Tanztheater Wuppertal has a notably devoted following and, to some extent, viewers will already know what to expect from a Bausch work. A large, dominant stage set by Peter Pabst that frames, hinders or becomes part of the action; beautifully-performed gestural processions; loosely-connected vignettes; Marion Cito’s gorgeous costuming. These elements are all present and correct in Ahnen, but with an added element of strange chaos that doesn’t belong to her most famous works.
The first ten minutes of the show seem deliberately calculated to put the audience’s collective head in a spin. Bright lighting; a loud burst of German electropunk; characters strutting across the stage in a bizarre mélange of costumes that includes manga cats, kilted punks and animated hats like something out of a Magritte painting; a woman dumping wheelbarrowloads of bricks at the back of the stage; a woman attacking a concrete block with a pneumatic drill. Overlapping action and unexplained occurrences on stage are a pair of Pina hallmarks, but the frenetic rate and the dizzying randomness of events made me wonder if Bausch had popped across the border in 1987 for a trip to see one of her young Belgian contemporaries – Alain Platel, perhaps, or maybe Wim Vandekeybus.
After a while the pace settles down, but the action itself continues flitting from scene to scene without even the loose connecting theme that binds so much of Bausch’s other work. A woman with a painted face grates a stick of soap into powder onto a rug; a man appears bound with an orange in his mouth, and is given a wet-shave by a fellow cast member; somebody mops a walrus at the back of the stage. There’s a helicopter, and a dog. A man sits silently in front of a microphone with a tutu wrapped around his head; others stack bricks, wind wool and tie ties repeatedly. One man instructs another to literally jump through a hoop placed against a wall with painful-looking results.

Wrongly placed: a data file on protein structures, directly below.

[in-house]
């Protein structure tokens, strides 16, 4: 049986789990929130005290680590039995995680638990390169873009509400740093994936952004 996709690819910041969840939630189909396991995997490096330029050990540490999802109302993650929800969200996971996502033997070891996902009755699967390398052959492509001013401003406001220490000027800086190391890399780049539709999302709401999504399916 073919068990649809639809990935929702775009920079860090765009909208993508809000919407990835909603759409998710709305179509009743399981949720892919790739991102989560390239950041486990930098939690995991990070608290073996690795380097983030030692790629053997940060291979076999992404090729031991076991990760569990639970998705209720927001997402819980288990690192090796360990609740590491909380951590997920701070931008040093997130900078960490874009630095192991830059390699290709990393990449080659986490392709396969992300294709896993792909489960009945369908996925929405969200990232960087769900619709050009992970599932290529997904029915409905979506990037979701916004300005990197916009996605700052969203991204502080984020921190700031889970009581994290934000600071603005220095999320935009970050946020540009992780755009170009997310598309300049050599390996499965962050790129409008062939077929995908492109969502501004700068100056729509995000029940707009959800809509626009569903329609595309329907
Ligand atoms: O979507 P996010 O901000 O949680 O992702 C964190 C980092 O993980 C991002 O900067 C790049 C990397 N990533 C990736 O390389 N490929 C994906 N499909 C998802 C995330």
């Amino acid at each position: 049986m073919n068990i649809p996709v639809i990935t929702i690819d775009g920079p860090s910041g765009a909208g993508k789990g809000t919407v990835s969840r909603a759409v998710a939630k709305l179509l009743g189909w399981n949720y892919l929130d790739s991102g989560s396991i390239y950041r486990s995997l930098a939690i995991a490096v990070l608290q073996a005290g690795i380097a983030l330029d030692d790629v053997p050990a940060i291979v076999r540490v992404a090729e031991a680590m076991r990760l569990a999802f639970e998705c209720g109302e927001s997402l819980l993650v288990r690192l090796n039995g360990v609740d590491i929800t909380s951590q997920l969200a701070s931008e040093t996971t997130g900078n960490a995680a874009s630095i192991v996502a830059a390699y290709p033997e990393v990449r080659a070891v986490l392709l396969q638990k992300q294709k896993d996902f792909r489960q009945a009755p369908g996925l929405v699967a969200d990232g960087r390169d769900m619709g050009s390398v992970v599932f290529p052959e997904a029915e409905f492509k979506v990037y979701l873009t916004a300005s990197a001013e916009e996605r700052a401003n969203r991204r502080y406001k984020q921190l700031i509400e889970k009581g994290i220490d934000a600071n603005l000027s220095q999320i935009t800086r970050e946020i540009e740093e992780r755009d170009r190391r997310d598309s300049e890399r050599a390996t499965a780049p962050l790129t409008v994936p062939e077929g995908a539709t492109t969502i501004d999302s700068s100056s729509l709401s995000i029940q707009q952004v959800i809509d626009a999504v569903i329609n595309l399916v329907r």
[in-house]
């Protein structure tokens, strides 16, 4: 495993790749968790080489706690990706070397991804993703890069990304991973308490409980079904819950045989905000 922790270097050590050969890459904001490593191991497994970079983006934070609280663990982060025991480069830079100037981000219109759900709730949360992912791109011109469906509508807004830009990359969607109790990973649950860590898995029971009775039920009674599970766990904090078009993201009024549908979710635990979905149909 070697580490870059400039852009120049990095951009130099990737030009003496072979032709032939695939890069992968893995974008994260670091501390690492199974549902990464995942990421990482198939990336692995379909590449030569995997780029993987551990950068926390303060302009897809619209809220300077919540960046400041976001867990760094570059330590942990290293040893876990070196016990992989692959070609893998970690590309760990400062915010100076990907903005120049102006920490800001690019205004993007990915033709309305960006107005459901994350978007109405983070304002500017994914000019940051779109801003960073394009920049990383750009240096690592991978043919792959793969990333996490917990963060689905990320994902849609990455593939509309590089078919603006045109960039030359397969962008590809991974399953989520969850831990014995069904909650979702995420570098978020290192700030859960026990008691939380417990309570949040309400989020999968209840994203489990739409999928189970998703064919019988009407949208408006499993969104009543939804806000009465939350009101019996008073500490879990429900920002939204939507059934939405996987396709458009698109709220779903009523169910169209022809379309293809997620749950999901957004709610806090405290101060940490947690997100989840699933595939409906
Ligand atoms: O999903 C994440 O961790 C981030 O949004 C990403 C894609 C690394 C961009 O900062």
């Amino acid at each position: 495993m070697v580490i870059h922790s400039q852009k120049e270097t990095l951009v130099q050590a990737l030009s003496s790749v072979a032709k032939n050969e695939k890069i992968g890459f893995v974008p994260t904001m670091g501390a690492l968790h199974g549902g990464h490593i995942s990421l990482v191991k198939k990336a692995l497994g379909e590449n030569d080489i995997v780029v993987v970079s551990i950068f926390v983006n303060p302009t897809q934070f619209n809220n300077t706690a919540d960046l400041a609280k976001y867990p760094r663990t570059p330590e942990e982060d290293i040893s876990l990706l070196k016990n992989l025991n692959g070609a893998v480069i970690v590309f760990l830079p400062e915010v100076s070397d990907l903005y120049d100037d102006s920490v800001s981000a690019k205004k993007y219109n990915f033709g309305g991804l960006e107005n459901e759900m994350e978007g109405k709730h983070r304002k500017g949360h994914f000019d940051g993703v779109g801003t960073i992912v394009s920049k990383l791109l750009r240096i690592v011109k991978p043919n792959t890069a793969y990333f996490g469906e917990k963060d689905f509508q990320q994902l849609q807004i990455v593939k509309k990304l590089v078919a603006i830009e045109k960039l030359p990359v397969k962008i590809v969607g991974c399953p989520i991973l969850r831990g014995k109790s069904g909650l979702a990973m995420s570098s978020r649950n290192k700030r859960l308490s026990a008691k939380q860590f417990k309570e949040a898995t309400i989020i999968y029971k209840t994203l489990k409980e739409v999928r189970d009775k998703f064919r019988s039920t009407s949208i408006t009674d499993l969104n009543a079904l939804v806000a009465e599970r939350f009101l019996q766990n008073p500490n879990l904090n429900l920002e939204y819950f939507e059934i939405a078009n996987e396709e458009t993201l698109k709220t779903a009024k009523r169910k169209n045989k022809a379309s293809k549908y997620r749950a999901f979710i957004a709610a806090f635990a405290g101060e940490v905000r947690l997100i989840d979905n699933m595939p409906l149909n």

Pain is otherwise notable by its absence here, in stark contrast to last week’s bleaker Auf dem Gebirge hat man ein Geschrei gehört. The mood is light, if relentlessly odd; Bausch’s works are usually abstractedly dreamlike, but Ahnen is more overtly surreal than any I recall to date. There’s a feeling of global wandering – the soundtrack lurches from African drumming to Monteverdi via Ella Fitzgerald and Japanese pop – and the desert evoked by the giant (and undeniably phallic) cacti seems less of a physical location and more a place of the soul.
Ahnen is certainly a peculiar kind of fun, and there are endless surprises and sweet highlights throughout – from hilarious running translations of Bizet arias to a seated ensemble section for hands (perhaps a little touch of Anne Teresa De Keersmaeker creeping in there) – but it’s hard to say what it all adds up to. The title suggests only the most hazy of clues: as a noun ‘Ahnen’ can mean ancestors (for anyone looking for connections to last week’s show it’s part of the term ‘Ahnenpass’, the document used in Nazi Germany to prove Aryan heritage) or, as a verb, to guess, intuit or suspect. Portions of the show seem to hint at a sense of wandering identity, a search for heritage, an attempt to fit in among the cacti; others seem to veer more towards a sense of guessing, intuiting, feeling without understanding.
A technical hitch with the fire curtain towards the end of the second half had the audience wondering if this was another (deliberate) strange intervention in a landscape of strange interventions – tribute, certainly, to the commitment of the cast in maintaining this most peculiar of atmospheres. Described by Artistic Director Lutz Förster as “completely crazy” and by The Guardian’s Judith Mackrell as “Bausch on speed”, Ahnen is undoubtedly an oddity among the Bausch back-catalogue but an enjoyable one all the same.
Photo: Bettina Strenske
Originally published at www.londondance.com